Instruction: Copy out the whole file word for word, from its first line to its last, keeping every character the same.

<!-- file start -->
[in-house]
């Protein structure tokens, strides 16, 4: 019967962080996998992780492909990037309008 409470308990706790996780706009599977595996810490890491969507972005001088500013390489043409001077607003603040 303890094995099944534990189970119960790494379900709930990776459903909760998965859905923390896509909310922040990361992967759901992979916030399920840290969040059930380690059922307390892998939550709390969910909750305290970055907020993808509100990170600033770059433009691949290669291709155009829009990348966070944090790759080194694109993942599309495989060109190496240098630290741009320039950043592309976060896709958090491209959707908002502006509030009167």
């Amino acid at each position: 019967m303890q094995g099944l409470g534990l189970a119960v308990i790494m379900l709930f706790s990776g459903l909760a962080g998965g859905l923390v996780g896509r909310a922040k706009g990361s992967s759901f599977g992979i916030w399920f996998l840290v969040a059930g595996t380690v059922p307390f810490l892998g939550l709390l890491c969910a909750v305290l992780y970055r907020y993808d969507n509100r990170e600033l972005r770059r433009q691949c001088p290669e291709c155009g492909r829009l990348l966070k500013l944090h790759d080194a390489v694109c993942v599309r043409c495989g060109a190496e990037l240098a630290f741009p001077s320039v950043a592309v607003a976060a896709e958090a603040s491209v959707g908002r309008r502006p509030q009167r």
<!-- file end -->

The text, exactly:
[in-house]
């Protein structure tokens, strides 16, 4: 019967962080996998992780492909990037309008 409470308990706790996780706009599977595996810490890491969507972005001088500013390489043409001077607003603040 303890094995099944534990189970119960790494379900709930990776459903909760998965859905923390896509909310922040990361992967759901992979916030399920840290969040059930380690059922307390892998939550709390969910909750305290970055907020993808509100990170600033770059433009691949290669291709155009829009990348966070944090790759080194694109993942599309495989060109190496240098630290741009320039950043592309976060896709958090491209959707908002502006509030009167």
């Amino acid at each position: 019967m303890q094995g099944l409470g534990l189970a119960v308990i790494m379900l709930f706790s990776g459903l909760a962080g998965g859905l923390v996780g896509r909310a922040k706009g990361s992967s759901f599977g992979i916030w399920f996998l840290v969040a059930g595996t380690v059922p307390f810490l892998g939550l709390l890491c969910a909750v305290l992780y970055r907020y993808d969507n509100r990170e600033l972005r770059r433009q691949c001088p290669e291709c155009g492909r829009l990348l966070k500013l944090h790759d080194a390489v694109c993942v599309r043409c495989g060109a190496e990037l240098a630290f741009p001077s320039v950043a592309v607003a976060a896709e958090a603040s491209v959707g908002r309008r502006p509030q009167r």